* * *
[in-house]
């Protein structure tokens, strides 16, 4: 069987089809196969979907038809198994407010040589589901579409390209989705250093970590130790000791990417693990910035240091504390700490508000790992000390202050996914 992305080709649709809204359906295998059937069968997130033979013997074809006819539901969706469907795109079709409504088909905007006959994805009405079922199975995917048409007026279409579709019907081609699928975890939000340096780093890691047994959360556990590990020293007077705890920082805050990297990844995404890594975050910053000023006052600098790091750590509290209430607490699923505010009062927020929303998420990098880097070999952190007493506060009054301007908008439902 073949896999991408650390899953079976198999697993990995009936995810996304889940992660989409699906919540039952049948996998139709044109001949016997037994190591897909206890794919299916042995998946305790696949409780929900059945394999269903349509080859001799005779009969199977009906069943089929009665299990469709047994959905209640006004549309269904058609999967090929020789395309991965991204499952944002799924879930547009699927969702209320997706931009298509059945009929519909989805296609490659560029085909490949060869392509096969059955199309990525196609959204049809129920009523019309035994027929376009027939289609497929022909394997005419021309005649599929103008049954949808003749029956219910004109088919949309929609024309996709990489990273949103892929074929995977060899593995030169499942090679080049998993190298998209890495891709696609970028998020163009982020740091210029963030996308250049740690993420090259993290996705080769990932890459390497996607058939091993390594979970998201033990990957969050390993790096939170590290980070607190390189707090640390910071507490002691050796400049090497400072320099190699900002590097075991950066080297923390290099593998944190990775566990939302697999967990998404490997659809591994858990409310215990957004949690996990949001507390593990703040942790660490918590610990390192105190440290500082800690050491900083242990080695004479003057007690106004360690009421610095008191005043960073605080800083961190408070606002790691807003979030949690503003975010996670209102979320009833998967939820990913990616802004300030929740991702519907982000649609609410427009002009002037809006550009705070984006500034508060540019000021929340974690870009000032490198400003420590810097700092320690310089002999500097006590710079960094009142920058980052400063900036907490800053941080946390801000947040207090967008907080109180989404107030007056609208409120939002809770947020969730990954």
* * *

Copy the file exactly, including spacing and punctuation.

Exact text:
[in-house]
């Protein structure tokens, strides 16, 4: 069987089809196969979907038809198994407010040589589901579409390209989705250093970590130790000791990417693990910035240091504390700490508000790992000390202050996914 992305080709649709809204359906295998059937069968997130033979013997074809006819539901969706469907795109079709409504088909905007006959994805009405079922199975995917048409007026279409579709019907081609699928975890939000340096780093890691047994959360556990590990020293007077705890920082805050990297990844995404890594975050910053000023006052600098790091750590509290209430607490699923505010009062927020929303998420990098880097070999952190007493506060009054301007908008439902 073949896999991408650390899953079976198999697993990995009936995810996304889940992660989409699906919540039952049948996998139709044109001949016997037994190591897909206890794919299916042995998946305790696949409780929900059945394999269903349509080859001799005779009969199977009906069943089929009665299990469709047994959905209640006004549309269904058609999967090929020789395309991965991204499952944002799924879930547009699927969702209320997706931009298509059945009929519909989805296609490659560029085909490949060869392509096969059955199309990525196609959204049809129920009523019309035994027929376009027939289609497929022909394997005419021309005649599929103008049954949808003749029956219910004109088919949309929609024309996709990489990273949103892929074929995977060899593995030169499942090679080049998993190298998209890495891709696609970028998020163009982020740091210029963030996308250049740690993420090259993290996705080769990932890459390497996607058939091993390594979970998201033990990957969050390993790096939170590290980070607190390189707090640390910071507490002691050796400049090497400072320099190699900002590097075991950066080297923390290099593998944190990775566990939302697999967990998404490997659809591994858990409310215990957004949690996990949001507390593990703040942790660490918590610990390192105190440290500082800690050491900083242990080695004479003057007690106004360690009421610095008191005043960073605080800083961190408070606002790691807003979030949690503003975010996670209102979320009833998967939820990913990616802004300030929740991702519907982000649609609410427009002009002037809006550009705070984006500034508060540019000021929340974690870009000032490198400003420590810097700092320690310089002999500097006590710079960094009142920058980052400063900036907490800053941080946390801000947040207090967008907080109180989404107030007056609208409120939002809770947020969730990954």